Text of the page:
Artist Ian J. Whitmore knows “nowhere” quite well. Growing up in Lincoln, Nebraska, where he also completed his undergraduate degree, and then moving to Bloomington, Indiana for an MFA in photography, the Midwesterner can quickly spot the public, commercial landscape of malls, industrial parks and corporate offices that feel eerily familiar yet completely void of meaning. In his solo exhibition, “Nowhere” at Johalla Projects, he explores the ubiquitous nature of those spaces emptied of meaning. His solo exhibition coincides with the unveiling of his photographs at the Damen Blue Line stop in Chicago’s Wicker Park area, which in and of itself is a “nowhere” space—a portal that people move through on a regular basis, yet forget even exists outside of the utilitarian function it serves.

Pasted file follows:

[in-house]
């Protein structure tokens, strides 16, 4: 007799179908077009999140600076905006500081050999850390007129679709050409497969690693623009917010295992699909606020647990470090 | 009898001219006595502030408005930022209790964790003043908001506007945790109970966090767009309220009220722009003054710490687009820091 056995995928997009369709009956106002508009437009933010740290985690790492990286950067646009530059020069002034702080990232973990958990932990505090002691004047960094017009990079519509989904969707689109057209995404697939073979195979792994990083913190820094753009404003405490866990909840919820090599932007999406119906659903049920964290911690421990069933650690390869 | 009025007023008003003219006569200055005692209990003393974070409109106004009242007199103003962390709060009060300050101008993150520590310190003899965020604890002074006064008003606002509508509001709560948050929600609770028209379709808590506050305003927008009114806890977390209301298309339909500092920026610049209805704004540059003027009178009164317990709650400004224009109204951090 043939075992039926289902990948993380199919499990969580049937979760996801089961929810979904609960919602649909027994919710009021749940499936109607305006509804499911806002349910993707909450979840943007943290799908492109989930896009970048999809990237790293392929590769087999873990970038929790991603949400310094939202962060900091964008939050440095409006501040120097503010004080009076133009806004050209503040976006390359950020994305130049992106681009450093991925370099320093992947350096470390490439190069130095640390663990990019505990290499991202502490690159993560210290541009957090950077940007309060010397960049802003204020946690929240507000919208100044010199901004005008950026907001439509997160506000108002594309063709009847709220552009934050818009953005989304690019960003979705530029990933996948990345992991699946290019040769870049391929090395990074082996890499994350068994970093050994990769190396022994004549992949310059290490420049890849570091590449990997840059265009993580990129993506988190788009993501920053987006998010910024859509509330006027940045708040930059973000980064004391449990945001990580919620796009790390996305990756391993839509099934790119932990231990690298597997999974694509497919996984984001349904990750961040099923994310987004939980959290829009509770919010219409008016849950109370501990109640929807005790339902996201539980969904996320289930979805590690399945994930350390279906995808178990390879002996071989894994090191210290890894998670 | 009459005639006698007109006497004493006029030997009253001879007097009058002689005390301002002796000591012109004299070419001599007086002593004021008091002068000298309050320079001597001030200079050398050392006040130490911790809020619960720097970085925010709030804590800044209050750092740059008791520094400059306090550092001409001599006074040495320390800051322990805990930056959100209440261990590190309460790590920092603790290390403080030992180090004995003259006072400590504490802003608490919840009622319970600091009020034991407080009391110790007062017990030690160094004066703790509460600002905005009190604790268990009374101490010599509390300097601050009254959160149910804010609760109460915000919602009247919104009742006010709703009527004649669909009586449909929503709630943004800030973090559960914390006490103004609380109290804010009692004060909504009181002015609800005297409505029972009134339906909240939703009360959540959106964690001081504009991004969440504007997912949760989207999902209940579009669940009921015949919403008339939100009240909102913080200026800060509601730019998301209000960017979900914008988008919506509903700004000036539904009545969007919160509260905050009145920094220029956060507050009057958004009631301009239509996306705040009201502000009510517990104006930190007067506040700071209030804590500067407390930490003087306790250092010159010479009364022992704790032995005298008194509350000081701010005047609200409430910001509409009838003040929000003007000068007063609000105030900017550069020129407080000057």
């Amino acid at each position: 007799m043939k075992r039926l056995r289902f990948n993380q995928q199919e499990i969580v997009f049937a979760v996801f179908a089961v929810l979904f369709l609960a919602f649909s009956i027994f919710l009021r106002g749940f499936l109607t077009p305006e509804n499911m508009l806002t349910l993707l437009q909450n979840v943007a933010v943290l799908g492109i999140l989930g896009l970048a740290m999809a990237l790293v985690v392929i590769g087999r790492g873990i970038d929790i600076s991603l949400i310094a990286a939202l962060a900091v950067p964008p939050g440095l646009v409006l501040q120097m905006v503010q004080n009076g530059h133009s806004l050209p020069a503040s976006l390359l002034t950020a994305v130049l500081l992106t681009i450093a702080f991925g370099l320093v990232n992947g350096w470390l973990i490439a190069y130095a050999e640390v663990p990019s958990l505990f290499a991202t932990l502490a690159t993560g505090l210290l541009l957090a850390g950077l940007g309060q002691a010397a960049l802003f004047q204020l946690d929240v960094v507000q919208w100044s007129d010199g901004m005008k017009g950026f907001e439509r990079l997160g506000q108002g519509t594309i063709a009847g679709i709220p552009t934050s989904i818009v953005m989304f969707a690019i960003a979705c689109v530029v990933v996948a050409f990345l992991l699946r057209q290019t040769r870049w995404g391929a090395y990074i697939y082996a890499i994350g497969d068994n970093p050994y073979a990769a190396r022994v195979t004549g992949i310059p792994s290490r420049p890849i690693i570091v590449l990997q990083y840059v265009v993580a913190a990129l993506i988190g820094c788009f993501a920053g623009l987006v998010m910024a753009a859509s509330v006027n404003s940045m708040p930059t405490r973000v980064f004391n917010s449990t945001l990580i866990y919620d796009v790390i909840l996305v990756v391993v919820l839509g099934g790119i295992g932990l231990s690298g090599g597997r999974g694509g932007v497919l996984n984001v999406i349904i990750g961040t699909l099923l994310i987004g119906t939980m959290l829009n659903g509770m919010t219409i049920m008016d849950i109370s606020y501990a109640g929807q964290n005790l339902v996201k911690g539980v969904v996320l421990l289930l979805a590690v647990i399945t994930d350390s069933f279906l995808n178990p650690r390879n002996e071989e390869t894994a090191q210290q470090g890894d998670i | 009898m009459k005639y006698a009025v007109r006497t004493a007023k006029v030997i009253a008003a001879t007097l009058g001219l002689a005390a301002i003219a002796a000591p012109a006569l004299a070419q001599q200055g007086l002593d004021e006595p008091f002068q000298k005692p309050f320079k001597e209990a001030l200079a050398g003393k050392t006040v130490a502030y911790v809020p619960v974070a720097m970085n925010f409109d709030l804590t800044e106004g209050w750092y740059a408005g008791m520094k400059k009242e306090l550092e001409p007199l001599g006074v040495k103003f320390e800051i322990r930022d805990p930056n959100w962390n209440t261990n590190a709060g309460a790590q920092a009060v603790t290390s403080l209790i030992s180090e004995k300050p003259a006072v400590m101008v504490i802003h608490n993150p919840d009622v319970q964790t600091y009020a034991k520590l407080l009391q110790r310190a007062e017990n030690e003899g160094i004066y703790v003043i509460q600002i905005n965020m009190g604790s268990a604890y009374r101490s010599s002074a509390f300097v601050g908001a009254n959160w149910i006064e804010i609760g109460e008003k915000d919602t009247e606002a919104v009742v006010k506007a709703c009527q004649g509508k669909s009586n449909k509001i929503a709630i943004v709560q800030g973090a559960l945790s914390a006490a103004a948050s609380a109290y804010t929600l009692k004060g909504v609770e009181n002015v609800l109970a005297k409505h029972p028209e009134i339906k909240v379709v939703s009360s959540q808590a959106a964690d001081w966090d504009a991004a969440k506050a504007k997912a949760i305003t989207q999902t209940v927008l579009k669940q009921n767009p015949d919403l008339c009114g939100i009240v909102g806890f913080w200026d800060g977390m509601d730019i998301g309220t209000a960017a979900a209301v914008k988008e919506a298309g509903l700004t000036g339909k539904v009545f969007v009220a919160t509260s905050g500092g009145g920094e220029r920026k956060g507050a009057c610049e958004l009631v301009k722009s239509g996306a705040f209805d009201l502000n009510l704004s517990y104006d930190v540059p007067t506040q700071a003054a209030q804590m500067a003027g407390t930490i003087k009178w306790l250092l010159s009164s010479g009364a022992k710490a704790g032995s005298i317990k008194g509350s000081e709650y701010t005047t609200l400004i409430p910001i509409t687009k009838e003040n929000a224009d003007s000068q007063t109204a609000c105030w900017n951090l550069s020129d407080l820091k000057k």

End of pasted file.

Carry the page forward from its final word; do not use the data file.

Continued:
Taking the name of this project from two books by James Howard Kunstler—”The Geography of Nowhere” and “Home from Nowhere”—Whitmore uses these concepts as the premise of his everyman, everyday explorations. His work has tinges of Chris Ware’s sullenness as seen through the urban landscape and sprawl, yet Whitmore attempts to extrapolate something more from this modern-day American cultural production. “The premise of this project is, I’m not a designer or an architect, I’m just someone who has to live with this shit, and it’s not right,” says Whitmore.
Read the full story on Newcity Art: http://art.newcity.com/2012/11/06/portrait-of-the-artist-ian-j-whitmore/
Download the print-version here: IanWhitmore_NewcityArtistProfile